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Tri County Water Authority May 26, 2021

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TechnofloThe Tri County Water Authority held its Advisory Committee meeting on Wednesday, May 26, 2021 on Zoom from its Corcoran offices. The meeting was scheduled to begin at 10:00am and I have no reason to doubt that it did start then. I was having trouble getting in through Zoom and arrived a bit late.

The Meeting

When I tuned in Geosyntec Engineering’s Amir Hussain was talking about land retirementw funds in Governor Gavin Newsome’s budget. Hussain said it is not clear if this budget will pass, when the funds will be available and what projects will be included. He did say it is important to have projects lined up and ready to go if there is to be any hope of receiving funding. Executive Director Deanna Jackson said projects have to be at the minimum, listed on the website and then the GSP to be eligible for grant funding. She advocated getting some kind of land fallowing draft on the TCWD website. Hussain agreed there needs to be a draft document up for review. Director Molly Thurman asked if these projects can be landowner driven or have to be GSA driven. Jackson used the White River flood capture as a start and other projects need to be listed on the GSP for public funding. He said to get any private projects to them by August so they get on the DWR radar. Hussain said to bring even the concept of a project to him. Someone said if they were the governor facing a recall they’d want to get the funds out ASAP.

Jackson said she’s heard choosing a coordinator for the Deer Creek Watershed was very near.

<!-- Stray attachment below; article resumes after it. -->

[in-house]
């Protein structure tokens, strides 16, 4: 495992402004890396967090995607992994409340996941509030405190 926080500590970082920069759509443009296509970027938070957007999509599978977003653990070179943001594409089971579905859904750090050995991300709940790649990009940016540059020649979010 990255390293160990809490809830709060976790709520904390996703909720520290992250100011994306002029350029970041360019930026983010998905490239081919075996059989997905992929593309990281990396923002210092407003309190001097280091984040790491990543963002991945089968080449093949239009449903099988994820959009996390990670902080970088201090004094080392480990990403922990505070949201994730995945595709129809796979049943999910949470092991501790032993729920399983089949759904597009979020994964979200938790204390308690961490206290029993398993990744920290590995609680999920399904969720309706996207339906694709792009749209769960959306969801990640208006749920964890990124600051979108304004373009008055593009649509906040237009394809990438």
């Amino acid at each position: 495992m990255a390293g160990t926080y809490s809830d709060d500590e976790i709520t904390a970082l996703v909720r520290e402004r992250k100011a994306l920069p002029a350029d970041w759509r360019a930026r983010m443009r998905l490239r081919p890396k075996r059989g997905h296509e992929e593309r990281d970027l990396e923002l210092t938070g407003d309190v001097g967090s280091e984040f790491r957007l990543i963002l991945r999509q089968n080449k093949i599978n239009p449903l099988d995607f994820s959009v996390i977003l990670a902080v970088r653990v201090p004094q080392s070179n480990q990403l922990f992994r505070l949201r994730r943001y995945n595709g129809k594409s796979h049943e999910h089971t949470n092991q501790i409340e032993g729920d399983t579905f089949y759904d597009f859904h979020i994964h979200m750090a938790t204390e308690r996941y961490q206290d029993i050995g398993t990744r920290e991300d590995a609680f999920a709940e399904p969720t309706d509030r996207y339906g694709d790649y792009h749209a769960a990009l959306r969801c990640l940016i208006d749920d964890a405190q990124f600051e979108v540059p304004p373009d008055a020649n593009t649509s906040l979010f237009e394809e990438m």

DMS Update

Jackson said she’s working with Four Creeks Engineering and the data management system is close to operational.Conterra

Subsidence

Hussain said there have been groundwater models for all the Tule Basin areas and they don’t all match up. He said DWR uses the C2V Sims model. A gentleman named Bob Anderson who also works for Geosyntec led the committee through updates on models and related a discussion with hydrogeologist Tom Harder. He said it was a productive conversation. There was input that changed things. Not sure what was changed. 

Anderson said the 2019 model has been updated to the 2020 model that had a higher resolution but Land IQ wasn’t used so there are still some differences in unity. Some areas had different evapotranspiration figures. The Tri County pumping rates were dramatically different between the 2019 and the 2020 model. Also changed was the distribution of depth for wells being pumped. The 2020 divided the depth into four zones as opposed to the 2019 two zone model. This helped refine the amount estimated to be pumped above and below the Corcoran Clay layer and that has a big impact on figuring the rate of subsidence.

The model uses force factors – pumping and recharge. The changes of force factors caused some differences between the modeling results. One big change was the rate of subsidence in TCWD. It’s increased in the second model. There is still some data that needs to be run through the grinder to satisfactorily determine results as accurate as can be. One issue was to define is this was truly a model update and if so how. Also how will the sustainable yield be impacted? Anderson said there needs to be a better understanding of the deep and shallow aquifer impacts.

Next Anderson talked about DWR’s C2V Sims model. There is now a fine grid version of this model and only Kern County chose to use C2V Sims as most folks didn’t think it was accurate enough. That led to a hodgepodge of models throughout the Valley.